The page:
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P Sainath who broke Ashok Chavan's 'paid news' story had reported "they were not marked as advertisements" in the newspapers. Now Chavan's lawyer, Kapil Sibal has told the Delhi High Court "Chavan was not aware of these advertisements and the publishers have said they were published without his (Chavan's) knowledge". Isn't it time the Press Council of India acted against the newspapers?
The New York Times has suddenly seen fit to editorialise on the state of press freedom in India, cobbling together a variety of developments over the past twelve months and bunging in the question of transparency of media ownership as well. An edit based on Googling, if ever there was one.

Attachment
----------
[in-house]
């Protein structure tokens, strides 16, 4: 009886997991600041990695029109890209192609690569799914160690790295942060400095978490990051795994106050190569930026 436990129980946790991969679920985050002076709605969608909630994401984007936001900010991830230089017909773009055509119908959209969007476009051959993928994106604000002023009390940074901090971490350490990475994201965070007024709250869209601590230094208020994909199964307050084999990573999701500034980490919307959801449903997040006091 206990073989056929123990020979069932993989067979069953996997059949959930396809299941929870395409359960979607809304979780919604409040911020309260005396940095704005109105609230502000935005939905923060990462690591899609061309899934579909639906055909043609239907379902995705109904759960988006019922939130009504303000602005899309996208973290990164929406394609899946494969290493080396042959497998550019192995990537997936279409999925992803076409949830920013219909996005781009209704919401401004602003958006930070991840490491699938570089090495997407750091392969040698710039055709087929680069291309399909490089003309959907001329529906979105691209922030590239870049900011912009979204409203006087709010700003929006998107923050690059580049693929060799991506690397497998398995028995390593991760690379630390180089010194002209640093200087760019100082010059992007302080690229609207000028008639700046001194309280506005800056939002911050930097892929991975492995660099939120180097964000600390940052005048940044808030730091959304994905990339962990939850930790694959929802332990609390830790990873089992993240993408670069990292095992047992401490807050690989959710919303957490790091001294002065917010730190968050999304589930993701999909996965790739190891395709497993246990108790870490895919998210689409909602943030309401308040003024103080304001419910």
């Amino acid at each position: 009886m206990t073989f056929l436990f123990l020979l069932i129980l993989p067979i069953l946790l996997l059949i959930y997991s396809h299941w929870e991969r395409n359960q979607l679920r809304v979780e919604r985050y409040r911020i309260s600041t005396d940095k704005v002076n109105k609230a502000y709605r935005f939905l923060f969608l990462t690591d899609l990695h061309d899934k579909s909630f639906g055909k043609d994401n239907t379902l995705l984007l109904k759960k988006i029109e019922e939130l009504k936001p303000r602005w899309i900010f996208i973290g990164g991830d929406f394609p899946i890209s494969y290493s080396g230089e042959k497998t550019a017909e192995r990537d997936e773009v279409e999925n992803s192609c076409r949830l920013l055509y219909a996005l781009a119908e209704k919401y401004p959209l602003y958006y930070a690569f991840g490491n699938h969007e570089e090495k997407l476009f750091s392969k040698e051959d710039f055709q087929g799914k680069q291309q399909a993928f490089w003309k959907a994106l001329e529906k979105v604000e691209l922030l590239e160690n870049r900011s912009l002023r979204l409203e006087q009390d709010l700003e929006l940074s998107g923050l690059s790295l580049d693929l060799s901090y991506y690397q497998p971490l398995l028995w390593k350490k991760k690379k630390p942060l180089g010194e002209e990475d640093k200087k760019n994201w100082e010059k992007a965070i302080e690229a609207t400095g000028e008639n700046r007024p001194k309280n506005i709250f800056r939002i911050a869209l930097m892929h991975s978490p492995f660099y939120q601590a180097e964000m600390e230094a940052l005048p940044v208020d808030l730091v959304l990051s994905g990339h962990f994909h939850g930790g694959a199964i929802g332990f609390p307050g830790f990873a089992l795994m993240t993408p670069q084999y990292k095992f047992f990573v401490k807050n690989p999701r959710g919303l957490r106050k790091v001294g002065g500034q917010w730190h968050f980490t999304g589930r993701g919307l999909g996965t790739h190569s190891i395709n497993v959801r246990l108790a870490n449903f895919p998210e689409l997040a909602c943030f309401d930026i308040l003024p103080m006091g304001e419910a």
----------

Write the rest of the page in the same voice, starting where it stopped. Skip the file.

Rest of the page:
The Hindu carried a report on July 26 titled, 'Delhi government school denies admission to two Muslim girls.'The story goes into the problems a father is having admitting two daughters to the senior classes of any government school, but there is nothing in the account linking the problem to their religious identity. Why then does it occur in the headline?
This Firstpost article lists four reasons given by PM Modi himself to explain why he will not take a media contingent on foreign trips. One, it is a new age in which journalists' requirement of news and information can be met instantaneously wherever they are located and they don't need to travel with the PM for that. Two, it was a flawed policy as the same journalists from the same big organisations went, and proprietors represented small newspapers. Three, selecting 30 journalists for PM's trips abroad invariably displeased the rest. Four, if there is a major policy announcement, Modi will address a press conference at Delhi airport on his return.